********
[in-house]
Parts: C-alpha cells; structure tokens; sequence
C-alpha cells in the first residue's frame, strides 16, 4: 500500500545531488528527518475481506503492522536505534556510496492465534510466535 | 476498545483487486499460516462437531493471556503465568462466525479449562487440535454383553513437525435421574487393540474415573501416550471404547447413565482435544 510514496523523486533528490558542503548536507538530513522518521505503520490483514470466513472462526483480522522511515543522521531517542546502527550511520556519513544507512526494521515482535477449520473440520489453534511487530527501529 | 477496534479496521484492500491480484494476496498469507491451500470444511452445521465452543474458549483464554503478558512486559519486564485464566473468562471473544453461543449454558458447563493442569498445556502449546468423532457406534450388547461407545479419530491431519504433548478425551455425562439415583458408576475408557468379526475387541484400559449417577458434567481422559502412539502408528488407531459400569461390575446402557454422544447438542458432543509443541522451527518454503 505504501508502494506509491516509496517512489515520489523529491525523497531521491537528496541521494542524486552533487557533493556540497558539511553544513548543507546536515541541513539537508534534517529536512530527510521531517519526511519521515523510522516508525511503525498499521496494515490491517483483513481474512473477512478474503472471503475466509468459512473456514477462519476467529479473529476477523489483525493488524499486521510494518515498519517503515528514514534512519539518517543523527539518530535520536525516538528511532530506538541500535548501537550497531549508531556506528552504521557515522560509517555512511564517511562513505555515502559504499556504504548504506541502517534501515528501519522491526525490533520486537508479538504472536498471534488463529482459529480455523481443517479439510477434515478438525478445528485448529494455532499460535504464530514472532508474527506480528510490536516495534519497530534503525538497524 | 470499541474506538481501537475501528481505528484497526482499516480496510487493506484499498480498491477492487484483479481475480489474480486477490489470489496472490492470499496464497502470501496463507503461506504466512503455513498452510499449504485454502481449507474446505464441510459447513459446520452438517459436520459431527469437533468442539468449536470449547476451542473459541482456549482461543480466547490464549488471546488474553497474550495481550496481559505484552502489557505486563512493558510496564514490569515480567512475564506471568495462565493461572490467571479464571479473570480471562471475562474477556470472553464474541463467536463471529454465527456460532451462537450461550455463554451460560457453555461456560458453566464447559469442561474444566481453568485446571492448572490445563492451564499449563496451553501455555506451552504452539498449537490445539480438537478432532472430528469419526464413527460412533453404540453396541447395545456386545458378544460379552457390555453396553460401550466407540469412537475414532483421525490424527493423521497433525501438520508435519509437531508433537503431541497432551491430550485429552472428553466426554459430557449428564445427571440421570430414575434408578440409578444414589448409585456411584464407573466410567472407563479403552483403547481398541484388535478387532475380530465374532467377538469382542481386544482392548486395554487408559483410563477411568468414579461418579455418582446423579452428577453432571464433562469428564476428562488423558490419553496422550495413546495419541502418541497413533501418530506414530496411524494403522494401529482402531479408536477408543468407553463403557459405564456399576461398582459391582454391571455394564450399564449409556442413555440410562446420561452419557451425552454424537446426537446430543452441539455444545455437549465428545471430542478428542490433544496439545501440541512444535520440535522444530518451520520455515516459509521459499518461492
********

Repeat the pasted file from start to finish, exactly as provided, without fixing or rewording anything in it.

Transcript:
[in-house]
Parts: C-alpha cells; structure tokens; sequence
C-alpha cells in the first residue's frame, strides 16, 4: 500500500545531488528527518475481506503492522536505534556510496492465534510466535 | 476498545483487486499460516462437531493471556503465568462466525479449562487440535454383553513437525435421574487393540474415573501416550471404547447413565482435544 510514496523523486533528490558542503548536507538530513522518521505503520490483514470466513472462526483480522522511515543522521531517542546502527550511520556519513544507512526494521515482535477449520473440520489453534511487530527501529 | 477496534479496521484492500491480484494476496498469507491451500470444511452445521465452543474458549483464554503478558512486559519486564485464566473468562471473544453461543449454558458447563493442569498445556502449546468423532457406534450388547461407545479419530491431519504433548478425551455425562439415583458408576475408557468379526475387541484400559449417577458434567481422559502412539502408528488407531459400569461390575446402557454422544447438542458432543509443541522451527518454503 505504501508502494506509491516509496517512489515520489523529491525523497531521491537528496541521494542524486552533487557533493556540497558539511553544513548543507546536515541541513539537508534534517529536512530527510521531517519526511519521515523510522516508525511503525498499521496494515490491517483483513481474512473477512478474503472471503475466509468459512473456514477462519476467529479473529476477523489483525493488524499486521510494518515498519517503515528514514534512519539518517543523527539518530535520536525516538528511532530506538541500535548501537550497531549508531556506528552504521557515522560509517555512511564517511562513505555515502559504499556504504548504506541502517534501515528501519522491526525490533520486537508479538504472536498471534488463529482459529480455523481443517479439510477434515478438525478445528485448529494455532499460535504464530514472532508474527506480528510490536516495534519497530534503525538497524 | 470499541474506538481501537475501528481505528484497526482499516480496510487493506484499498480498491477492487484483479481475480489474480486477490489470489496472490492470499496464497502470501496463507503461506504466512503455513498452510499449504485454502481449507474446505464441510459447513459446520452438517459436520459431527469437533468442539468449536470449547476451542473459541482456549482461543480466547490464549488471546488474553497474550495481550496481559505484552502489557505486563512493558510496564514490569515480567512475564506471568495462565493461572490467571479464571479473570480471562471475562474477556470472553464474541463467536463471529454465527456460532451462537450461550455463554451460560457453555461456560458453566464447559469442561474444566481453568485446571492448572490445563492451564499449563496451553501455555506451552504452539498449537490445539480438537478432532472430528469419526464413527460412533453404540453396541447395545456386545458378544460379552457390555453396553460401550466407540469412537475414532483421525490424527493423521497433525501438520508435519509437531508433537503431541497432551491430550485429552472428553466426554459430557449428564445427571440421570430414575434408578440409578444414589448409585456411584464407573466410567472407563479403552483403547481398541484388535478387532475380530465374532467377538469382542481386544482392548486395554487408559483410563477411568468414579461418579455418582446423579452428577453432571464433562469428564476428562488423558490419553496422550495413546495419541502418541497413533501418530506414530496411524494403522494401529482402531479408536477408543468407553463403557459405564456399576461398582459391582454391571455394564450399564449409556442413555440410562446420561452419557451425552454424537446426537446430543452441539455444545455437549465428545471430542478428542490433544496439545501440541512444535520440535522444530518451520520455515516459509521459499518461492